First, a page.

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Deep brain stimulation and speech

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#1 Dr. Mahler

Dr. Mahler

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Posted 06 December 2011 - 12:34 PM

Changes in speech intelligibility frequently occur in PD affecting approximately 75-90% of the population (Ho et al., 1994; Logemann et al., 1978). Levodopa has been used as an effective treatment for some symptoms of PD but in contrast to other motor symptoms of PD, speech has been poorly responsive to pharmacological treatments (D’Alatri et al., 2007). Recently, DBS has been applied to the subthalamic nucleus (STN) to alleviate symptoms of PD. However, DBS for PD patients may have little effect on speech intelligibility and in some instances it may result in worsening of dysarthria and hypophonia (Dromey et al., 2000). There are a limited number of studies reported in the literature that have specifically addressed voice and speech behaviors after DBS and very few have used quantitative measures to analyze communication variables (D’Alatri et al., 2007). There is an article in the New England Journal of Medicine (Krack, et al. 2003, pgs 1925-1934), on a five-year follow-up of bilateral stimulation of the subthalamic nucleus in advanced Parkinson's disease. In the article it was documented that speech was one symptom resistant to improvement in patients post-surgery. Tripoliti et al., (2010) have identified stimulator placements and high stimulator settings that have a greater likelihood of a negative impact on speech.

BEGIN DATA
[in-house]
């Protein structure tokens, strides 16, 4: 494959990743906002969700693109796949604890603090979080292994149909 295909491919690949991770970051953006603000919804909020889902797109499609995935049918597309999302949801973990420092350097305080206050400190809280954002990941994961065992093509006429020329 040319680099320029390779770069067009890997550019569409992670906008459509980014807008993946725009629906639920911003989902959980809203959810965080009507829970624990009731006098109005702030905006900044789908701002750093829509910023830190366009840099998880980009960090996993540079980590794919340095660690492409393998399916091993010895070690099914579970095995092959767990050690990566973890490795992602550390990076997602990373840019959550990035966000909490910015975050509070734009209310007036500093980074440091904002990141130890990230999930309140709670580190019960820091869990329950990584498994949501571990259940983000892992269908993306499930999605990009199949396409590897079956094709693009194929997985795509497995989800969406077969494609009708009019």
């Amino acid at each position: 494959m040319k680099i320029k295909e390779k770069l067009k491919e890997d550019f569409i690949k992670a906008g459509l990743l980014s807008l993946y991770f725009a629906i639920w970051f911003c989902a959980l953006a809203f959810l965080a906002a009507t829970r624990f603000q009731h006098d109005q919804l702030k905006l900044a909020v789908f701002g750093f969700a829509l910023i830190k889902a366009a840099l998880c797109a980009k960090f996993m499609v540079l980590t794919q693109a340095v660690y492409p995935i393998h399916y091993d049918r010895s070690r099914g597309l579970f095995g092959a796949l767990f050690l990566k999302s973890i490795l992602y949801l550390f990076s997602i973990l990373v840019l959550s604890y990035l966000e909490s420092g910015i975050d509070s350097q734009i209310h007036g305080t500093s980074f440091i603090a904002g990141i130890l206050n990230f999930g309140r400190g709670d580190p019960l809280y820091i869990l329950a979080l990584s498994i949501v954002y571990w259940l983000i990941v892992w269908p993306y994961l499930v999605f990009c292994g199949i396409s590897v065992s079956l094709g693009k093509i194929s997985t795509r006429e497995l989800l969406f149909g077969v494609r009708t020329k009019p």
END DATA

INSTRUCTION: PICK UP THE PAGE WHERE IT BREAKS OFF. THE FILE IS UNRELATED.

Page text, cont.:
We need to complete more research with speech measures being taken pre- and post-surgery to provide information for patients and families regarding the impact surgery on speech. Discuss potential speech changes following surgery with your medical team and consider completing speech treatment prior to the surgery. If you have already received the surgery and are experiencing difficulty with speech, you might discuss your stimulator settings with your neurologist and see if there are setting adjustments that can be made to maximize movement and communication. Then get a referral for speech treatment.

If you have any specific questions about deep brain stimulation and speech or swallowing, please write to us at this forum.


Leslie Mahler, PhD, CCC-SLP
Leslie Mahler, PhD, CCC-SLP

Associate Professor

University of Rhode Island

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